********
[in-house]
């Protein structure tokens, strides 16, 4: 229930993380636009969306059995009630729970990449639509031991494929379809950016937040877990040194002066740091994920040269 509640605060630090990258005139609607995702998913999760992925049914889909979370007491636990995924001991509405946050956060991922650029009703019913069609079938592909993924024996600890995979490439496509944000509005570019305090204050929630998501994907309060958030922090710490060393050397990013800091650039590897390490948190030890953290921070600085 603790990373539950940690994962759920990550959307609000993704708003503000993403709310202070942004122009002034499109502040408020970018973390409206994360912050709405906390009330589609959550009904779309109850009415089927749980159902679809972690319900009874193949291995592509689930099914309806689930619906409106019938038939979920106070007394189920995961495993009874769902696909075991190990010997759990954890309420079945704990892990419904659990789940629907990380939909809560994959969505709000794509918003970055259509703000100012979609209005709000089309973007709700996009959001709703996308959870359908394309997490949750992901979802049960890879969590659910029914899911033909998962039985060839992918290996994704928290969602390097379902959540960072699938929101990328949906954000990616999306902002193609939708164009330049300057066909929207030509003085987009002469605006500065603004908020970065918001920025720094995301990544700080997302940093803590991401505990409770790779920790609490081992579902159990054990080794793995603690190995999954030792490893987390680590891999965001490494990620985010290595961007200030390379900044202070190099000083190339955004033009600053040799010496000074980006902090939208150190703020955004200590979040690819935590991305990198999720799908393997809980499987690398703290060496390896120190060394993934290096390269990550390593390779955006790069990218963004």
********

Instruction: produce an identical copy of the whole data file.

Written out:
[in-house]
């Protein structure tokens, strides 16, 4: 229930993380636009969306059995009630729970990449639509031991494929379809950016937040877990040194002066740091994920040269 509640605060630090990258005139609607995702998913999760992925049914889909979370007491636990995924001991509405946050956060991922650029009703019913069609079938592909993924024996600890995979490439496509944000509005570019305090204050929630998501994907309060958030922090710490060393050397990013800091650039590897390490948190030890953290921070600085 603790990373539950940690994962759920990550959307609000993704708003503000993403709310202070942004122009002034499109502040408020970018973390409206994360912050709405906390009330589609959550009904779309109850009415089927749980159902679809972690319900009874193949291995592509689930099914309806689930619906409106019938038939979920106070007394189920995961495993009874769902696909075991190990010997759990954890309420079945704990892990419904659990789940629907990380939909809560994959969505709000794509918003970055259509703000100012979609209005709000089309973007709700996009959001709703996308959870359908394309997490949750992901979802049960890879969590659910029914899911033909998962039985060839992918290996994704928290969602390097379902959540960072699938929101990328949906954000990616999306902002193609939708164009330049300057066909929207030509003085987009002469605006500065603004908020970065918001920025720094995301990544700080997302940093803590991401505990409770790779920790609490081992579902159990054990080794793995603690190995999954030792490893987390680590891999965001490494990620985010290595961007200030390379900044202070190099000083190339955004033009600053040799010496000074980006902090939208150190703020955004200590979040690819935590991305990198999720799908393997809980499987690398703290060496390896120190060394993934290096390269990550390593390779955006790069990218963004």